Hans Blix, fully Hans Martin Blix

Hans
Blix, fully Hans Martin Blix
1928

Swedish Diplomat and Politician for the Liberal People's Party, Swedish Minister for Foreign Affairs, The Head of The International Atomic Energy Agency, United Nations' Chief Weapons Inspector

Author Quotes

I found it peculiar that those who wanted to take military action could ? with 100 per cent certainty ? know that the weapons existed and turn out to have zero knowledge of where they were.

The country is not a democratic state. Therefore we fear that they might carry a recorder in their pocket or there may be bugs in the walls, and you cannot be absolutely sure that you get a straight testimony.

We have now been there [Iraq] for some two months and been covering the country in ever wider sweeps and we haven't found any smoking guns.

I have my detractors in Washington. There are bastards who spread things around, of course, who planted nasty things in the media.

The inspections started in 1991, right after the Gulf War. One of the conditions for the ceasefire was that Iraq had to do away with all of its weapons of mass destruction - biological, chemical and nuclear weapons and long-range missiles.

What surprises me, what amazes me, is that it seems the military people were expecting to stumble on large quantities of gas, chemical weapons and biological weapons.

I think that we have to do our job well, investigate thoroughly and then describe very honestly what we see to the Security Council. And some of the things might please people there and other things may not please the people.

The Iraqis are not threatened by the Turks or by the Iranians or by the Saudis and they tell me that these are not weapons of mass destruction, they are weapons of self-destruction.

You never get quite down to the bottom of the barrel, but we are much higher than that at the present time. There is quite a lot left in the barrel that could be explained by them. If they have some weapons, if they have some anthrax, they should deliver that.

If public opinion still endorses military action that's one thing, but if they wait maybe it will not. So it's not only impatience, but there are several other factors.

The nerve agent VX is one of the most toxic ever developed. 13,000 chemical bombs were dropped by the Iraqi Air Force between 1983 and 1988, while Iraq has declared that 19,500 bombs were consumed during this period. Thus, there is a discrepancy of 6,500 bombs. The amount of chemical agent in these bombs would be in the order of about 1,000 tons.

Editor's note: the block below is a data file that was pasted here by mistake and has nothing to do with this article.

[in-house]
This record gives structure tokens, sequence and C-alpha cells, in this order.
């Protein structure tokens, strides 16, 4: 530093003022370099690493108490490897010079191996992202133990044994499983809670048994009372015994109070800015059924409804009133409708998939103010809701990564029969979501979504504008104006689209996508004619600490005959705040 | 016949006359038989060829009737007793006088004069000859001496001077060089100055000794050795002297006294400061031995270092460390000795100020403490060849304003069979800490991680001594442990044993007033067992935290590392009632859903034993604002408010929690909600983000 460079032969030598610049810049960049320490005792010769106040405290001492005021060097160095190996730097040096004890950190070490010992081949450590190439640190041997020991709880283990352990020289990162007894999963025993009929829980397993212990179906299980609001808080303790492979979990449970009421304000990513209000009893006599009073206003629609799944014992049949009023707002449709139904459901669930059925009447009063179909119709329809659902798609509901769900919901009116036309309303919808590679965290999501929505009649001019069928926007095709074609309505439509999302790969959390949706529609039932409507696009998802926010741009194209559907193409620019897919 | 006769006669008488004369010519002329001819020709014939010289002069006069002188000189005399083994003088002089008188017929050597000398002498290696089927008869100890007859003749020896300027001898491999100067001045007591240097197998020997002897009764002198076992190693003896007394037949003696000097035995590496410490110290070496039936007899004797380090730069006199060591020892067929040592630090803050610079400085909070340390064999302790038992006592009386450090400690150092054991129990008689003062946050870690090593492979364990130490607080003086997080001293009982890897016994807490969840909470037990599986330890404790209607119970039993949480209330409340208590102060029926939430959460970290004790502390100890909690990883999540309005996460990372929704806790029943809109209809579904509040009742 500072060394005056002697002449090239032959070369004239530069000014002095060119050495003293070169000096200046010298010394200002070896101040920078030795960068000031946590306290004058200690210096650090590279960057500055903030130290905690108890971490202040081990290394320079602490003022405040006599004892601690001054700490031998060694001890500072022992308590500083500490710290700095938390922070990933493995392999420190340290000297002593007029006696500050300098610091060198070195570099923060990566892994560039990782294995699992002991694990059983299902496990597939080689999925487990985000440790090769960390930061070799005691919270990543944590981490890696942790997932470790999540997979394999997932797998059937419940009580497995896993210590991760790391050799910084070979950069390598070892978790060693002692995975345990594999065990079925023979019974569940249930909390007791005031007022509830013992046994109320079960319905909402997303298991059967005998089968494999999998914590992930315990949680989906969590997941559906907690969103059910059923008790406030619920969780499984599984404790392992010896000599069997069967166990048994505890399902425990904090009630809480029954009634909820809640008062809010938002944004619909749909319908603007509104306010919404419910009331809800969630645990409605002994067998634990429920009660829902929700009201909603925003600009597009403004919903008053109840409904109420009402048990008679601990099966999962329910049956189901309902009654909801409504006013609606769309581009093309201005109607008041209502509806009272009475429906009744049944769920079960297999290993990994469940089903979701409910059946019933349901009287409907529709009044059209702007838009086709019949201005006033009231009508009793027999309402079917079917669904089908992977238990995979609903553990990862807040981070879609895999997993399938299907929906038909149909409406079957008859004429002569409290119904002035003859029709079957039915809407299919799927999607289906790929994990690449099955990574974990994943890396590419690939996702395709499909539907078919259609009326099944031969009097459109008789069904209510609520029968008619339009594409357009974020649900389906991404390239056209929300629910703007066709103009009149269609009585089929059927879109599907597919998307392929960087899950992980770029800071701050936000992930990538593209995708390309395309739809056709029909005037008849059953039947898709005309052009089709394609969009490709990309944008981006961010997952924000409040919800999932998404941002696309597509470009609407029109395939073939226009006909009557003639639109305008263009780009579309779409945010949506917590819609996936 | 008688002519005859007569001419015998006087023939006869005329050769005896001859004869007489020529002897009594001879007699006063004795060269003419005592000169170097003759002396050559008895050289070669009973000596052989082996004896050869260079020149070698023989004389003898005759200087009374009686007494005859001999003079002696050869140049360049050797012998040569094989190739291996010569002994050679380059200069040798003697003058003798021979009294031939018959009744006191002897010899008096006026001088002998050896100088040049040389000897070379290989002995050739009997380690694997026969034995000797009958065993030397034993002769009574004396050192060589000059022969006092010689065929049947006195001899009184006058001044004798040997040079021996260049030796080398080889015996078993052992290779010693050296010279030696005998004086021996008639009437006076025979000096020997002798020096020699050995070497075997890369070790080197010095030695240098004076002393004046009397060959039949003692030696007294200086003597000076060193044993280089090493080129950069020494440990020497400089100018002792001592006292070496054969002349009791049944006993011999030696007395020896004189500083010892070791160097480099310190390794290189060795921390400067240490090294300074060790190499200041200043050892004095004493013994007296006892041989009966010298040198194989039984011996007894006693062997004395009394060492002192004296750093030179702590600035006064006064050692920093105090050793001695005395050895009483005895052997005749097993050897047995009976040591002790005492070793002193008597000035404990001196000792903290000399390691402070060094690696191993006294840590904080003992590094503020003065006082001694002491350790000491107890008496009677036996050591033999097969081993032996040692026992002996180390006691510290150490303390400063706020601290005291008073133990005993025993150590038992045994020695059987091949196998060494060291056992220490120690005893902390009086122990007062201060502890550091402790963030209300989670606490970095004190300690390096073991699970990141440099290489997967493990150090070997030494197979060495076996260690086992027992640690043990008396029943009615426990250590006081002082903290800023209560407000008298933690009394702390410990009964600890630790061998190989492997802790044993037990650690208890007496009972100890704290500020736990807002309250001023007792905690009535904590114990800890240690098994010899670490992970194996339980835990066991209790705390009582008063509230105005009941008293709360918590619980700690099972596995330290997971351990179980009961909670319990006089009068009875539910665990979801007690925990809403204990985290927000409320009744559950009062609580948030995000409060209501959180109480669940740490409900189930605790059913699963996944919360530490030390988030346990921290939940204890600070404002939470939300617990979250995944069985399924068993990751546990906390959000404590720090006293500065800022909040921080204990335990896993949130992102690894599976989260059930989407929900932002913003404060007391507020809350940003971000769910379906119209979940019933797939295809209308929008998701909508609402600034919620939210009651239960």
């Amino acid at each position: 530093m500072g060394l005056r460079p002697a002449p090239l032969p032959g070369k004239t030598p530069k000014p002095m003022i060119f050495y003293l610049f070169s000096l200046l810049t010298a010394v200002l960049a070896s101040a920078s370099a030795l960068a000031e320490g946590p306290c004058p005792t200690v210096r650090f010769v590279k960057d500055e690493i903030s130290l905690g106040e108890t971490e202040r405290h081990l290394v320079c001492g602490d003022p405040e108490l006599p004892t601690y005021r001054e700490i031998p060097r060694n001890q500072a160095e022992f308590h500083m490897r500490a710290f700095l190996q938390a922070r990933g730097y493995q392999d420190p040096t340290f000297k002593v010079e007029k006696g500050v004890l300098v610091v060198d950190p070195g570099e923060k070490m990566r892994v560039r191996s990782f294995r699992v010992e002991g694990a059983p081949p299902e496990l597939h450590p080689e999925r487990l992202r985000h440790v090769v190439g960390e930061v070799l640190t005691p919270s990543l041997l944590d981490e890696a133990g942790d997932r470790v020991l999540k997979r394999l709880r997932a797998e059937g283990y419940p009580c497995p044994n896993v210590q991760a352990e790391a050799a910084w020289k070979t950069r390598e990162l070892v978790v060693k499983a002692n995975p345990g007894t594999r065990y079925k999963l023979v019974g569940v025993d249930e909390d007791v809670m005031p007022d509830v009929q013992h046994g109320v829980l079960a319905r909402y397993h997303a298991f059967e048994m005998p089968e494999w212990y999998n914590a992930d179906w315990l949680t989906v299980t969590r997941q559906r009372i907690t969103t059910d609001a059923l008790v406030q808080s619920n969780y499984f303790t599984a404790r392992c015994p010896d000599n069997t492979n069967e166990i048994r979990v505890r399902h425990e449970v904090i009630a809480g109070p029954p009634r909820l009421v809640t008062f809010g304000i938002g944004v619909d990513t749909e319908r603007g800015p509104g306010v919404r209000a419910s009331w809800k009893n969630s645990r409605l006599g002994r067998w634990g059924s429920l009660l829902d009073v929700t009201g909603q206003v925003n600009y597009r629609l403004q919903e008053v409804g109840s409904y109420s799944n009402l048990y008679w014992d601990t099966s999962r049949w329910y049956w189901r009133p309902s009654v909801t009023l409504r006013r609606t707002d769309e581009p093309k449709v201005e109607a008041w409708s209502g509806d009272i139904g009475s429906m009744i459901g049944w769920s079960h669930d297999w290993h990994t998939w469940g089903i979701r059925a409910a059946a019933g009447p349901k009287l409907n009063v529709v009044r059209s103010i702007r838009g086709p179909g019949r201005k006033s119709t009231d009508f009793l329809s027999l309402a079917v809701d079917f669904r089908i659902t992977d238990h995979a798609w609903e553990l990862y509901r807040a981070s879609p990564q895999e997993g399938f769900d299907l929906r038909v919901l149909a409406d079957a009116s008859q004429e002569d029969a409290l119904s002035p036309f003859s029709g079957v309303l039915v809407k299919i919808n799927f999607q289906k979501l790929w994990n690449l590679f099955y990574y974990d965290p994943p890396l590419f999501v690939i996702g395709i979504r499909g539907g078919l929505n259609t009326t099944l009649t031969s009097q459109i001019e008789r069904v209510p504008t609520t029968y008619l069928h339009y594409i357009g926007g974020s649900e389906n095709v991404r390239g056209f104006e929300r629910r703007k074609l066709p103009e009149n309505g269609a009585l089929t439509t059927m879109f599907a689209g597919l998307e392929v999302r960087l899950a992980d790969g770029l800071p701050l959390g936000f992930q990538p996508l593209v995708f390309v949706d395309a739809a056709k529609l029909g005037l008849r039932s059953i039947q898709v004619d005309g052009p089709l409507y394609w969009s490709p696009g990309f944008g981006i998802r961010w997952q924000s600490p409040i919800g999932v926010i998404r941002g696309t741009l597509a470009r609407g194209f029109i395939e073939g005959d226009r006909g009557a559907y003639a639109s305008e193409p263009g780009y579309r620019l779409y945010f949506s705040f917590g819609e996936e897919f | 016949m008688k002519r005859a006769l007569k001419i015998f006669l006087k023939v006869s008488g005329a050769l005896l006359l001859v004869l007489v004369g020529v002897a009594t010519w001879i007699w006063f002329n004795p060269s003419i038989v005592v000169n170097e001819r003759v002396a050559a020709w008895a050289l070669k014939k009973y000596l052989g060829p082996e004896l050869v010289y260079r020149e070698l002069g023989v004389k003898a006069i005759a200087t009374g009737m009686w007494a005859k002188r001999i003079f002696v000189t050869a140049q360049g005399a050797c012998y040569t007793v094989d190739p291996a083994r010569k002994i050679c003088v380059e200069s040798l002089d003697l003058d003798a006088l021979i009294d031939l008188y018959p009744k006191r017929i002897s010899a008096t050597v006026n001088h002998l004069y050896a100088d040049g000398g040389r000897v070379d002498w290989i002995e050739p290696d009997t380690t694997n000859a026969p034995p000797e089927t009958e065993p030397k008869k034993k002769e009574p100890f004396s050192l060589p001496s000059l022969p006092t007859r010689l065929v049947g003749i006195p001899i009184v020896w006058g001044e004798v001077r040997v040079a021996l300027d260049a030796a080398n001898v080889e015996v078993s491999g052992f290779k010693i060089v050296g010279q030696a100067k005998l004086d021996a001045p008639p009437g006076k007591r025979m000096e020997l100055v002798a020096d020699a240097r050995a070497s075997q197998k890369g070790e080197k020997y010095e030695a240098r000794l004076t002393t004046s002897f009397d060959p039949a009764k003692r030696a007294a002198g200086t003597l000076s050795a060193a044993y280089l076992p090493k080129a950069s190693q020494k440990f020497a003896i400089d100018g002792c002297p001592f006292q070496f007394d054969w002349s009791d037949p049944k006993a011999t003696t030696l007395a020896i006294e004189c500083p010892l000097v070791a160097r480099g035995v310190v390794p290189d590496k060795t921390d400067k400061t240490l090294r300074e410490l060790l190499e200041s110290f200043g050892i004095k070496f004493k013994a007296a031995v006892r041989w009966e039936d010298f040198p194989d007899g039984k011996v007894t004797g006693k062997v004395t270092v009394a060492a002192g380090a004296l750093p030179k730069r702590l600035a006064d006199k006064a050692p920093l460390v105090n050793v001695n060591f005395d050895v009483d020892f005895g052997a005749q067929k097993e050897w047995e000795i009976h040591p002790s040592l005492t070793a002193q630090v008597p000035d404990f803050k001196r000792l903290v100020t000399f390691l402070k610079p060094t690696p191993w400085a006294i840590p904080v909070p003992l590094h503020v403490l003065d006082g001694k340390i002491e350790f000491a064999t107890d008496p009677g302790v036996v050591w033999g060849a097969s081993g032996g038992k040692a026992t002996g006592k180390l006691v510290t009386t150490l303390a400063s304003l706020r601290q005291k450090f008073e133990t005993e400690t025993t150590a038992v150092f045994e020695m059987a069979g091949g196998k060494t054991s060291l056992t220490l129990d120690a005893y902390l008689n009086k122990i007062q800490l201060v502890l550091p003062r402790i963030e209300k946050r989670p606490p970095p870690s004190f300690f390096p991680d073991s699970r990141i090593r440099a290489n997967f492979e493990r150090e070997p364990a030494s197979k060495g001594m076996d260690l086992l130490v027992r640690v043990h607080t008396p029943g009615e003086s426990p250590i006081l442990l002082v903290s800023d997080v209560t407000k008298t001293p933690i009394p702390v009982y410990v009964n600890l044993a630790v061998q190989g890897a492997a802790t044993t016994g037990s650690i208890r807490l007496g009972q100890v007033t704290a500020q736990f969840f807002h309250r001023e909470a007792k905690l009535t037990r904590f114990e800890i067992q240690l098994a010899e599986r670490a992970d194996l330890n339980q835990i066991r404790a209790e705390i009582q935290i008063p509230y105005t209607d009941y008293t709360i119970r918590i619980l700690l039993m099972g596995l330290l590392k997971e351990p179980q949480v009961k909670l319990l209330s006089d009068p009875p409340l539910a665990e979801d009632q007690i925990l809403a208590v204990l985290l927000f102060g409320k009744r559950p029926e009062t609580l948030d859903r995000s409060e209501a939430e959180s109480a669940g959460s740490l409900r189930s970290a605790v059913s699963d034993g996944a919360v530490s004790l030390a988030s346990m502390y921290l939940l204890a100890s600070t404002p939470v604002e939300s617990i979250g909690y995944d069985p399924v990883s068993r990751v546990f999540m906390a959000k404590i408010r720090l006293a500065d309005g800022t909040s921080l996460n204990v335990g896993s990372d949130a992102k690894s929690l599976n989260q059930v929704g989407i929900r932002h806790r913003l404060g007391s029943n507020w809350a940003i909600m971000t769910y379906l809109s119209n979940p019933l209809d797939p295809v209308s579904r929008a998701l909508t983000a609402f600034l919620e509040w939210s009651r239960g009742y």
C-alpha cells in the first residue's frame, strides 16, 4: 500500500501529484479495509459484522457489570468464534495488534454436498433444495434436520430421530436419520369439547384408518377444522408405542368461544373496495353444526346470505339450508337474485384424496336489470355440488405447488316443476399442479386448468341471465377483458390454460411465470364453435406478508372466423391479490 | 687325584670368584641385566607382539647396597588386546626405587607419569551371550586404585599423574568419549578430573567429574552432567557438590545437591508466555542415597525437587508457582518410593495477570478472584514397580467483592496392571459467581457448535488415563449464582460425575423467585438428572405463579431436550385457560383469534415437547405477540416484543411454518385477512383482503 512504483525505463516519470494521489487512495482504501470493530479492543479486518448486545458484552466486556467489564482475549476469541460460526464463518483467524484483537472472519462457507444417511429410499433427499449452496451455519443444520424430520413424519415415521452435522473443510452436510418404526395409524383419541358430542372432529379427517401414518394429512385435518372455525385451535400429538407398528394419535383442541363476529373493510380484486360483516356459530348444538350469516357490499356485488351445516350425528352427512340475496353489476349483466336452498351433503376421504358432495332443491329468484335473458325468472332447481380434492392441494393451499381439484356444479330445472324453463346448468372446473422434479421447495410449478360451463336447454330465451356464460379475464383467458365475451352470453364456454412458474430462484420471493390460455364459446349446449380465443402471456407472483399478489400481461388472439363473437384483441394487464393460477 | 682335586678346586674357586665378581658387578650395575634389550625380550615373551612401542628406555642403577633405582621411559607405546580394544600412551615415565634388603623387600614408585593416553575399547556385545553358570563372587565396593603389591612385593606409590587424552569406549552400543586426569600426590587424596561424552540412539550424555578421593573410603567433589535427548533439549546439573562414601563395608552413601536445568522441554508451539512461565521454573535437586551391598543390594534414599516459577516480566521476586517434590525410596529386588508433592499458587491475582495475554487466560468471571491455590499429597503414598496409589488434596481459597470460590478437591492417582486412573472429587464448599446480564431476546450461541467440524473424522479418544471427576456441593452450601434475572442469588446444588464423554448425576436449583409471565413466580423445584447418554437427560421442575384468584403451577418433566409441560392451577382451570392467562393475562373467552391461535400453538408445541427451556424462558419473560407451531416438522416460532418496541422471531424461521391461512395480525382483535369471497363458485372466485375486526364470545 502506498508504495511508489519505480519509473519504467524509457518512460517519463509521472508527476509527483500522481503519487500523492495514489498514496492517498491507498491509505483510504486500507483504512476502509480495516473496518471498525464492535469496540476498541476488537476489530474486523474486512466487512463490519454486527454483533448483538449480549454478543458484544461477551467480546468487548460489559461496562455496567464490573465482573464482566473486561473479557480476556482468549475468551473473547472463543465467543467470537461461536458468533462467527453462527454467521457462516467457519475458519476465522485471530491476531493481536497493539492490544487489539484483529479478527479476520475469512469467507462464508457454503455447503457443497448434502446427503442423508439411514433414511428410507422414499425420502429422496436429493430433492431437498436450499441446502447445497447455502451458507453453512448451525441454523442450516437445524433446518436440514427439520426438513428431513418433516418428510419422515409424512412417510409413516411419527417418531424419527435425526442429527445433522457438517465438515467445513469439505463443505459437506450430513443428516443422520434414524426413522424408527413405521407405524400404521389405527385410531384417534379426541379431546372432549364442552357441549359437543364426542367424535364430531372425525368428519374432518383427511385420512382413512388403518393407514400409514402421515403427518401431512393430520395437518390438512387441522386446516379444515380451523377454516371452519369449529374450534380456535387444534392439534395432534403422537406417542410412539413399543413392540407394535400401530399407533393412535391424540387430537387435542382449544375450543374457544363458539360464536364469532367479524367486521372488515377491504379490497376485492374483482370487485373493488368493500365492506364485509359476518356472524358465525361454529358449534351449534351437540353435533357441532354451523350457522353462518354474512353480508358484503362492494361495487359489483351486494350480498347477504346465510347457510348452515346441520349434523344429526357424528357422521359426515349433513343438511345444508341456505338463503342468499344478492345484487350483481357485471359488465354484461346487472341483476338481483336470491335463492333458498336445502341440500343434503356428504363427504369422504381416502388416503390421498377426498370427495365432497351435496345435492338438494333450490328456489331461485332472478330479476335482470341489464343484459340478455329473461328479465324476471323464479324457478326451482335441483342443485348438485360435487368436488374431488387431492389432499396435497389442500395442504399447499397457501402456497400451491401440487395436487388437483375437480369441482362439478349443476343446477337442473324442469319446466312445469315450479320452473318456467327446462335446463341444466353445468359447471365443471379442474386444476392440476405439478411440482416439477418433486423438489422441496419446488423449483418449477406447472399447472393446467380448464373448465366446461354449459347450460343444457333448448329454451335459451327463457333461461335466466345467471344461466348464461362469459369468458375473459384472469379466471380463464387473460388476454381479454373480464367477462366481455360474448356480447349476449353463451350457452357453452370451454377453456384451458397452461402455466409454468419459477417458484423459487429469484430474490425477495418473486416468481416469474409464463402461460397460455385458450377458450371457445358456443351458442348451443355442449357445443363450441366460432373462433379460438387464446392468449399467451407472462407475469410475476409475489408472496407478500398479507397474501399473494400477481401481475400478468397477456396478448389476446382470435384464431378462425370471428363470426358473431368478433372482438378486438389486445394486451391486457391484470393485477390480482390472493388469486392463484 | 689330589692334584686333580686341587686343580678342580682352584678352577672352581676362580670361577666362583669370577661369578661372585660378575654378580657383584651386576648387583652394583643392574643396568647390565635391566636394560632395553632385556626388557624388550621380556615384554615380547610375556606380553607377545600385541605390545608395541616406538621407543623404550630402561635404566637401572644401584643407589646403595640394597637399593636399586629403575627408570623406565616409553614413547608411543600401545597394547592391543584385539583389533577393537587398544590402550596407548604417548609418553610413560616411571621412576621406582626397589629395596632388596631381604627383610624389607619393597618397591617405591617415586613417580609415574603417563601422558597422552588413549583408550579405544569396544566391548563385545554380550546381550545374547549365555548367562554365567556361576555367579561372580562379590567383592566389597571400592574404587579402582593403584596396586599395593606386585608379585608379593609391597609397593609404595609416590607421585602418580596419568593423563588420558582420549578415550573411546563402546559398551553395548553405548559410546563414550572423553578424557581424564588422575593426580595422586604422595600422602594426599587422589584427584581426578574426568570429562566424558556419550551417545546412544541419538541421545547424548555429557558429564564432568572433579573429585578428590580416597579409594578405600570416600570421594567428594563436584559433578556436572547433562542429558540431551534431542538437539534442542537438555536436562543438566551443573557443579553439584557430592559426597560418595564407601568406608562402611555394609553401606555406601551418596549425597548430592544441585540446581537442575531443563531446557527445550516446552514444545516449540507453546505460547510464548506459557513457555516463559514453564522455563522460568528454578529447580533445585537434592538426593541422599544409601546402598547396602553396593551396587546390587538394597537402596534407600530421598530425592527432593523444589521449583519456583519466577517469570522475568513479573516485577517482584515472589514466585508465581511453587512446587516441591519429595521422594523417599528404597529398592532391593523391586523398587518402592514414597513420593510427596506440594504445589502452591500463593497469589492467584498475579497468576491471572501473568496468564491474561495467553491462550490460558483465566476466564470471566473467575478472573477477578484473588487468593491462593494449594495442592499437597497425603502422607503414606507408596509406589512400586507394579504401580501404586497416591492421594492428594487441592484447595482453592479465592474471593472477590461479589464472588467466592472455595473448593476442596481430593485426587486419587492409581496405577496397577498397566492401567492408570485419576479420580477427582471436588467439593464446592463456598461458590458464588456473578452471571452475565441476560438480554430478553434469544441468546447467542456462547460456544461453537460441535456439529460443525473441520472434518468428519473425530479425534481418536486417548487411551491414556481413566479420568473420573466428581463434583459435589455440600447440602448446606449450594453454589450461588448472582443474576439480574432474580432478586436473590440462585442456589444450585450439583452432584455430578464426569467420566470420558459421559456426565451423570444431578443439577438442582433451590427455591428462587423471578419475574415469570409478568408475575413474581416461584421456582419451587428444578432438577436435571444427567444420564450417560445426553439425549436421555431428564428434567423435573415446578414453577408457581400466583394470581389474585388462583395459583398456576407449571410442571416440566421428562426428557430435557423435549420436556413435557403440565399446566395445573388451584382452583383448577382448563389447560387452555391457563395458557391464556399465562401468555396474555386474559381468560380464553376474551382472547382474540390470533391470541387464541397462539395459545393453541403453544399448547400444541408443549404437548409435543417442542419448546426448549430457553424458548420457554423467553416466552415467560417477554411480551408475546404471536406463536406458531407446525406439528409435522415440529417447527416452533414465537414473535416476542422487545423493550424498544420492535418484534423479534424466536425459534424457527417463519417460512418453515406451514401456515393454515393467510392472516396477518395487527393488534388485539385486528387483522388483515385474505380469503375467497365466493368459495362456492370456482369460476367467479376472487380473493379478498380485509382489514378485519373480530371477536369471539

But I would say if the Security Council is only relevant if it agrees with the United States, then we have come a long way in a direction that I do not like very much.

If you take the biological weapons in the United States we still will have perhaps a single individual who was able to make anthrax, dry it, and spread it through the mail and cause terror.

The recent inspection find in the private home of a scientist of a box of some 3,000 pages of documents, much of it relating to the laser enrichment of uranium support a concern that has long existed that documents might be distributed to the homes of private individuals. ...we cannot help but think that the case might not be isolated and that such placements of documents is deliberate to make discovery difficult and to seek to shield documents by placing them in private homes.

But in the Middle Ages people were convinced there were witches. They looked for them and they certainly found them.

International cooperation, multilateralism is indispensable.

The South Africans decided that they would like to prove to the world they did not have any nuclear weapons and their decision was not doubted because it was the end of the Cold War, it was also the end of apartheid.

By and large my relations with the US were good.

Iraq did not spontaneously opt for disarmament. They did it as part of a ceasefire, so they were forced to do it, otherwise the war might have gone on. So the motivation has been very different.

The U.N. is much more than the case of Iraq.

Disarmament by war and democracy by occupation are difficult prospects.

It was to do with information management. The intention was to dramatise it.

The world has gotten so interwoven.

Even on television, the wavelengths that you use, they have to be distributed between countries.

It's true the Iraqis misbehaved and had no credibility but that doesn't necessarily mean that they were in the wrong.

First Name
Hans
Last Name
Blix, fully Hans Martin Blix
Birth Date
1928
Bio

Swedish Diplomat and Politician for the Liberal People's Party, Swedish Minister for Foreign Affairs, The Head of The International Atomic Energy Agency, United Nations' Chief Weapons Inspector